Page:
Language and tone in Going to Bed

Puns and innuendoes

The tone of Going to Bed is joking yet passionate, or at least, intense and energetic. As usual, Donne is full of arguments, and he strings these along in an amusing commentary. Given the topic, the language is bound to be full of sexual innuendo and puns.Childbirth features in ‘Until I labour, I in labour lie', where the second ‘labour' means being in the agony/anticipation of childbirth, waiting for the birth to happen. This links up with the ‘Midwife' at the end, neatly tying the poem up.

The sexual innuendo of ‘tir'd with standing', ‘still can stand', and ‘flesh upright' is obvious, as are the roving hands in all their directions.

There is some attempt to make the language sensual in a way not usual with Donne: the softness of the lines 16-20, and the nature image going with ‘beautious state', for example.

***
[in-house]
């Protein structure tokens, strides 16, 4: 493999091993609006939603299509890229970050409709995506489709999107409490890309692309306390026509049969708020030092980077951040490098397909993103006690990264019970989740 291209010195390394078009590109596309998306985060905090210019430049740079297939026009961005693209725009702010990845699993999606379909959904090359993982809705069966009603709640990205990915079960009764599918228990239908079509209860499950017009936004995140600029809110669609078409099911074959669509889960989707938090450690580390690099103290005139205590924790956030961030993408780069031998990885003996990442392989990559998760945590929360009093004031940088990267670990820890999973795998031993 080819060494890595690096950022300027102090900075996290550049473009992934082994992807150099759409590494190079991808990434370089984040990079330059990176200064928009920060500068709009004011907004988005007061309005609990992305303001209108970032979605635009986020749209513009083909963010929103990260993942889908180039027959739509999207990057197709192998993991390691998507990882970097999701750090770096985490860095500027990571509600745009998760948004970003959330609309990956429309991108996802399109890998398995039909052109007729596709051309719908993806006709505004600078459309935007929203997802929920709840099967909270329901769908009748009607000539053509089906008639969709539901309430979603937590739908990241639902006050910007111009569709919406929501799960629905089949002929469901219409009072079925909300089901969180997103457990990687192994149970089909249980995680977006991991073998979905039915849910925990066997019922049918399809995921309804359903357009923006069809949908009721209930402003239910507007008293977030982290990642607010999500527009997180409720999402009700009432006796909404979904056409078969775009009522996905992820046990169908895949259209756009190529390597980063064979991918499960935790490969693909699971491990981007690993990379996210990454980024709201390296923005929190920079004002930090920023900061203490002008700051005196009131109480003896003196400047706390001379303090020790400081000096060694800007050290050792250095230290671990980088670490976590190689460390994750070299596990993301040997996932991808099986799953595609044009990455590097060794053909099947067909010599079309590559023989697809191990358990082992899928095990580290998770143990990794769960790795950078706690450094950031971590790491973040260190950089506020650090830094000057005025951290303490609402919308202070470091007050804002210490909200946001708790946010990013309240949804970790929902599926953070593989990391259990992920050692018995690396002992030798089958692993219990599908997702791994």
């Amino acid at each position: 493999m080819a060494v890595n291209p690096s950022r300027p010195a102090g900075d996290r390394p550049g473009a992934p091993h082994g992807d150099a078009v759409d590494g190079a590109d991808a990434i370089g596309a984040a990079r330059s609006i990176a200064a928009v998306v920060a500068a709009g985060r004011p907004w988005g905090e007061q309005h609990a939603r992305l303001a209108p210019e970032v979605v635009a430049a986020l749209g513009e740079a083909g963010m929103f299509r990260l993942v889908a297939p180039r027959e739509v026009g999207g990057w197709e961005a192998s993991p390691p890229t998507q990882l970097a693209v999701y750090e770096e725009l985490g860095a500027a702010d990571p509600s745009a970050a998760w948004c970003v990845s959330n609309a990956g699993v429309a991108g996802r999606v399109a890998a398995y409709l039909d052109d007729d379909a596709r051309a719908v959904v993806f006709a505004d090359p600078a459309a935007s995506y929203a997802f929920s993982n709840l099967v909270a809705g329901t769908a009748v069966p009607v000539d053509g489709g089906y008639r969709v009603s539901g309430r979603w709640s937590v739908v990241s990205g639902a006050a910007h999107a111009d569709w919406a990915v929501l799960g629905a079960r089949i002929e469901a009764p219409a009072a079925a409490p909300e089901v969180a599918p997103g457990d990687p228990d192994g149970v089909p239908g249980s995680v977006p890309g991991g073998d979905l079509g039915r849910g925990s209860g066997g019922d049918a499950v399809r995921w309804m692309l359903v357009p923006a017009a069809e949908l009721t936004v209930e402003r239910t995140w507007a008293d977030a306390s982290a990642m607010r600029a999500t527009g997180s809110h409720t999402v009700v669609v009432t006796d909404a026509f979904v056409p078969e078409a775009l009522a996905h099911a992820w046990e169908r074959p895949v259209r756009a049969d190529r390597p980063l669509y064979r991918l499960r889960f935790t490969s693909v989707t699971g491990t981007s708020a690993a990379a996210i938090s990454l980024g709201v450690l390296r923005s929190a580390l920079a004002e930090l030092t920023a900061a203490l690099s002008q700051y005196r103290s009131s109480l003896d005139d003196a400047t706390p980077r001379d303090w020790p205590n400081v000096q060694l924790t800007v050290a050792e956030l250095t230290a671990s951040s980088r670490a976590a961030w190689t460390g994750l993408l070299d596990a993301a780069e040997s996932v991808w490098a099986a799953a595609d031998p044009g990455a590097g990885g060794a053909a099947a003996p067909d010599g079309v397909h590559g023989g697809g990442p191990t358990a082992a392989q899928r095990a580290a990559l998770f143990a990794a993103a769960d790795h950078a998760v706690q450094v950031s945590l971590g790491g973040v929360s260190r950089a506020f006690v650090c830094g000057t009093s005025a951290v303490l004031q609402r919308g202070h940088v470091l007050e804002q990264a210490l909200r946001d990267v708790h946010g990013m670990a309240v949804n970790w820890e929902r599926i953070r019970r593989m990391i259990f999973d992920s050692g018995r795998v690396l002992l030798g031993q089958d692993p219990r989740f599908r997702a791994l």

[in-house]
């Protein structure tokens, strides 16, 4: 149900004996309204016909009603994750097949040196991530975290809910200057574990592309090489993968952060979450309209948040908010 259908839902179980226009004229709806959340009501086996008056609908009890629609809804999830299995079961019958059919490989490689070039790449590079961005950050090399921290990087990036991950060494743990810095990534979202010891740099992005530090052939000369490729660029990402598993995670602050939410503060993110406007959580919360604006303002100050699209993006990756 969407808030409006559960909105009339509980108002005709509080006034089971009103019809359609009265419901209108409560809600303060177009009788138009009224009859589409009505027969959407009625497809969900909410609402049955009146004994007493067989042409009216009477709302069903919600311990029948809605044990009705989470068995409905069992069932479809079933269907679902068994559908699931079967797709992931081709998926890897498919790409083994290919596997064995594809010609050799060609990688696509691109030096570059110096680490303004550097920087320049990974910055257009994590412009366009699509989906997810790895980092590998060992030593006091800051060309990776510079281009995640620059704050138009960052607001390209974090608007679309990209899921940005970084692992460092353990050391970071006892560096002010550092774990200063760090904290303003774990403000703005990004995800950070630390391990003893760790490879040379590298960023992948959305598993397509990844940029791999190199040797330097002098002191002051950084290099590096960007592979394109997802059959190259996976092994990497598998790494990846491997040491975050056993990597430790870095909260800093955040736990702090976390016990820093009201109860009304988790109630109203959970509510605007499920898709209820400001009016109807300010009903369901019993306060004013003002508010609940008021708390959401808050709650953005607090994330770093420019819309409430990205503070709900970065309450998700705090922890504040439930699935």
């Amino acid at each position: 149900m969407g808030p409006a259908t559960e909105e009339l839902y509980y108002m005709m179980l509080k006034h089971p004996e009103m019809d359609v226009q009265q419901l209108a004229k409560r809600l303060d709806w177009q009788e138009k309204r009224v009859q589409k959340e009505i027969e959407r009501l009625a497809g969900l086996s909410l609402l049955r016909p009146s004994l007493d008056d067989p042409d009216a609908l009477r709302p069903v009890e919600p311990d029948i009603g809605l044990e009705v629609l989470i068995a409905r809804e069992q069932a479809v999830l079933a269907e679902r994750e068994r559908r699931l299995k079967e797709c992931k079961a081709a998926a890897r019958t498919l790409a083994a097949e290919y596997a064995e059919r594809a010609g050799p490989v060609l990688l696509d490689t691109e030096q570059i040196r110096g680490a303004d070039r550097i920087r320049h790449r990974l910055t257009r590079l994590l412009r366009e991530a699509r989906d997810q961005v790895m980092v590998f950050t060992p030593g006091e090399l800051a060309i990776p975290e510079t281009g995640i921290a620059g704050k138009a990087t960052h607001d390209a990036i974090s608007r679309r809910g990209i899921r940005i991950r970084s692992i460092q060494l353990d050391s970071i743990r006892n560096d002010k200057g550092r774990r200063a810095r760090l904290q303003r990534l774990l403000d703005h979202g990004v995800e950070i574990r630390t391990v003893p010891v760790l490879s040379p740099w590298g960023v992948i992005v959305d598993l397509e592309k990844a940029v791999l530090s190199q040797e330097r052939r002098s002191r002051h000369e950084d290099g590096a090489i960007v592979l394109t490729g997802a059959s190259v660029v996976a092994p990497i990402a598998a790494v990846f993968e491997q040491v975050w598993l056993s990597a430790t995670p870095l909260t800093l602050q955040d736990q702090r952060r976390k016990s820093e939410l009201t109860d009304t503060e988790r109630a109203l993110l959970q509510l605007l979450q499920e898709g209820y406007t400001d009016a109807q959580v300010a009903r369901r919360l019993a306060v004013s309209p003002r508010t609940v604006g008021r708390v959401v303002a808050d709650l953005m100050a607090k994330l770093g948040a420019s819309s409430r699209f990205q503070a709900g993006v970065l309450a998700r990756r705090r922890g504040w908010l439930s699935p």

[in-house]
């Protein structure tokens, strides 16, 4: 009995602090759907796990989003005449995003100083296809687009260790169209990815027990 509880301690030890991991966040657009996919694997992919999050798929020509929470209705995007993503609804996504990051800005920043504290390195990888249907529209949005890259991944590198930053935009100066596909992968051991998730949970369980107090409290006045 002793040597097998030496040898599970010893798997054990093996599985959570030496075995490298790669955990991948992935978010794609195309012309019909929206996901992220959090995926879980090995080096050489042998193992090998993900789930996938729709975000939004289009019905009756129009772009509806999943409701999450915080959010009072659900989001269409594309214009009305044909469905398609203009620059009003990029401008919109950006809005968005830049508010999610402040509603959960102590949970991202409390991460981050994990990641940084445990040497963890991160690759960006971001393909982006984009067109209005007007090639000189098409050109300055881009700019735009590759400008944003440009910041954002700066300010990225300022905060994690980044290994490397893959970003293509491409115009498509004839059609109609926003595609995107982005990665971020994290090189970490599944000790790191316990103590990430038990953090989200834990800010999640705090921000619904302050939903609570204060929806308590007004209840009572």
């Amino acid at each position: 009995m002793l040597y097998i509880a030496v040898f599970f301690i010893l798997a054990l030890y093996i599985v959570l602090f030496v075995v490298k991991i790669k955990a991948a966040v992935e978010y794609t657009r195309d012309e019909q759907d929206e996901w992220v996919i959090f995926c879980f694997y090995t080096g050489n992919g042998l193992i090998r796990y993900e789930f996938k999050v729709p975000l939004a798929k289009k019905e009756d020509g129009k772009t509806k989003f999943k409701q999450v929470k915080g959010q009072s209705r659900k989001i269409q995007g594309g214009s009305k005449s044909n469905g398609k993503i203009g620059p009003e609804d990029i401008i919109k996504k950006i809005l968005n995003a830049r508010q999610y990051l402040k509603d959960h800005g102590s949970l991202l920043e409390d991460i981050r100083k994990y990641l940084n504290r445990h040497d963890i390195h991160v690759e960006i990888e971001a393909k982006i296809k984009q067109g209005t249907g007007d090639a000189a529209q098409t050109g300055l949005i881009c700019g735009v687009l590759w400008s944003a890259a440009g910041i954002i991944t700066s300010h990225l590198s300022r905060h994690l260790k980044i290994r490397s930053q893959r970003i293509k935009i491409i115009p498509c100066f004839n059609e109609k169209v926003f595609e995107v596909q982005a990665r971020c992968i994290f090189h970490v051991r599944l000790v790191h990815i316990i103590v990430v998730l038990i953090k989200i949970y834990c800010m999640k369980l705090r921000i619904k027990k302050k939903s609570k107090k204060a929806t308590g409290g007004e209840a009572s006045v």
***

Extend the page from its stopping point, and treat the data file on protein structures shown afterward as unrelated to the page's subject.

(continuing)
Investigating Going to Bed
  • Consider the language and tone of Going to Bed
    • Does the opening suggest some impatience or frustration?
    • How much of the tone suggests that Donne is really in the situation?
    • Or is this a dramatic representation going on in his imagination?
Related material
Scan and go

Scan on your mobile for direct link.